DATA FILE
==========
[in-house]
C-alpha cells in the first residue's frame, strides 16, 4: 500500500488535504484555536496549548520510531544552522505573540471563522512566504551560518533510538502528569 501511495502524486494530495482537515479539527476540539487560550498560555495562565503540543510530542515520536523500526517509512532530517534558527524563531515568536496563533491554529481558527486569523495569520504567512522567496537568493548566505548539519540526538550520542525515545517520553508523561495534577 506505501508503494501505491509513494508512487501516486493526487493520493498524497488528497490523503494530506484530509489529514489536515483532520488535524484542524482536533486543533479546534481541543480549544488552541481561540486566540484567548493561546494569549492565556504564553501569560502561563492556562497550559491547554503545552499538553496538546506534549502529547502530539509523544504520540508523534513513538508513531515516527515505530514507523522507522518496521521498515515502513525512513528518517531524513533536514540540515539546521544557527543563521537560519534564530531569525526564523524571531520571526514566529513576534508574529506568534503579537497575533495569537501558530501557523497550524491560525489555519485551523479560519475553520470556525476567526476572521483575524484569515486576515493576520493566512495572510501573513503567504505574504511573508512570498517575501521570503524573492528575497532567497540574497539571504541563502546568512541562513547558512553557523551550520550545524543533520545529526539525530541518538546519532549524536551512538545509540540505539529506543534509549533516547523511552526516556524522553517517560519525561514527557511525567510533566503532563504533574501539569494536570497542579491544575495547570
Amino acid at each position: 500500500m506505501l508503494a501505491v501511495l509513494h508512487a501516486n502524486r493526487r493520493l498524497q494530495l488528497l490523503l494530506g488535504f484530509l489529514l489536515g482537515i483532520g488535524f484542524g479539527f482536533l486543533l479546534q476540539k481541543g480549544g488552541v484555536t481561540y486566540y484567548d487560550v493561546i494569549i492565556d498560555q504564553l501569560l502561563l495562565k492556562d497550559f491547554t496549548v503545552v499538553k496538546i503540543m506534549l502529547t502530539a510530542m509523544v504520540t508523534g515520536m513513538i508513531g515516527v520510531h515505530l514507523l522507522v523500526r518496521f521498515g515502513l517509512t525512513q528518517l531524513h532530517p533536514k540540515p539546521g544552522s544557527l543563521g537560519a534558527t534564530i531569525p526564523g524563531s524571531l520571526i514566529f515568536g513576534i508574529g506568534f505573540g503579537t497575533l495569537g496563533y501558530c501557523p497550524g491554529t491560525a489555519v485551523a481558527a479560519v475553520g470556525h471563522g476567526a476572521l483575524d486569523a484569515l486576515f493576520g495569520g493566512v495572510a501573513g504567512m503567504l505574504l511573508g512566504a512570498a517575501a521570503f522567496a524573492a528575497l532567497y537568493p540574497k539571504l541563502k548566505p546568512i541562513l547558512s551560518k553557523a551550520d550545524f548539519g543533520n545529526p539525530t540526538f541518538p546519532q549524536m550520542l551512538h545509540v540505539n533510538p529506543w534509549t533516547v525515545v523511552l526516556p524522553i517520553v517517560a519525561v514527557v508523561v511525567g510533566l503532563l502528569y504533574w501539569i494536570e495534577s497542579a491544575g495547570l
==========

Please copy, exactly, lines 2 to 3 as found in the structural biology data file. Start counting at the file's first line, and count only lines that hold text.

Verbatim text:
C-alpha cells in the first residue's frame, strides 16, 4: 500500500488535504484555536496549548520510531544552522505573540471563522512566504551560518533510538502528569 501511495502524486494530495482537515479539527476540539487560550498560555495562565503540543510530542515520536523500526517509512532530517534558527524563531515568536496563533491554529481558527486569523495569520504567512522567496537568493548566505548539519540526538550520542525515545517520553508523561495534577 506505501508503494501505491509513494508512487501516486493526487493520493498524497488528497490523503494530506484530509489529514489536515483532520488535524484542524482536533486543533479546534481541543480549544488552541481561540486566540484567548493561546494569549492565556504564553501569560502561563492556562497550559491547554503545552499538553496538546506534549502529547502530539509523544504520540508523534513513538508513531515516527515505530514507523522507522518496521521498515515502513525512513528518517531524513533536514540540515539546521544557527543563521537560519534564530531569525526564523524571531520571526514566529513576534508574529506568534503579537497575533495569537501558530501557523497550524491560525489555519485551523479560519475553520470556525476567526476572521483575524484569515486576515493576520493566512495572510501573513503567504505574504511573508512570498517575501521570503524573492528575497532567497540574497539571504541563502546568512541562513547558512553557523551550520550545524543533520545529526539525530541518538546519532549524536551512538545509540540505539529506543534509549533516547523511552526516556524522553517517560519525561514527557511525567510533566503532563504533574501539569494536570497542579491544575495547570
Amino acid at each position: 500500500m506505501l508503494a501505491v501511495l509513494h508512487a501516486n502524486r493526487r493520493l498524497q494530495l488528497l490523503l494530506g488535504f484530509l489529514l489536515g482537515i483532520g488535524f484542524g479539527f482536533l486543533l479546534q476540539k481541543g480549544g488552541v484555536t481561540y486566540y484567548d487560550v493561546i494569549i492565556d498560555q504564553l501569560l502561563l495562565k492556562d497550559f491547554t496549548v503545552v499538553k496538546i503540543m506534549l502529547t502530539a510530542m509523544v504520540t508523534g515520536m513513538i508513531g515516527v520510531h515505530l514507523l522507522v523500526r518496521f521498515g515502513l517509512t525512513q528518517l531524513h532530517p533536514k540540515p539546521g544552522s544557527l543563521g537560519a534558527t534564530i531569525p526564523g524563531s524571531l520571526i514566529f515568536g513576534i508574529g506568534f505573540g503579537t497575533l495569537g496563533y501558530c501557523p497550524g491554529t491560525a489555519v485551523a481558527a479560519v475553520g470556525h471563522g476567526a476572521l483575524d486569523a484569515l486576515f493576520g495569520g493566512v495572510a501573513g504567512m503567504l505574504l511573508g512566504a512570498a517575501a521570503f522567496a524573492a528575497l532567497y537568493p540574497k539571504l541563502k548566505p546568512i541562513l547558512s551560518k553557523a551550520d550545524f548539519g543533520n545529526p539525530t540526538f541518538p546519532q549524536m550520542l551512538h545509540v540505539n533510538p529506543w534509549t533516547v525515545v523511552l526516556p524522553i517520553v517517560a519525561v514527557v508523561v511525567g510533566l503532563l502528569y504533574w501539569i494536570e495534577s497542579a491544575g495547570l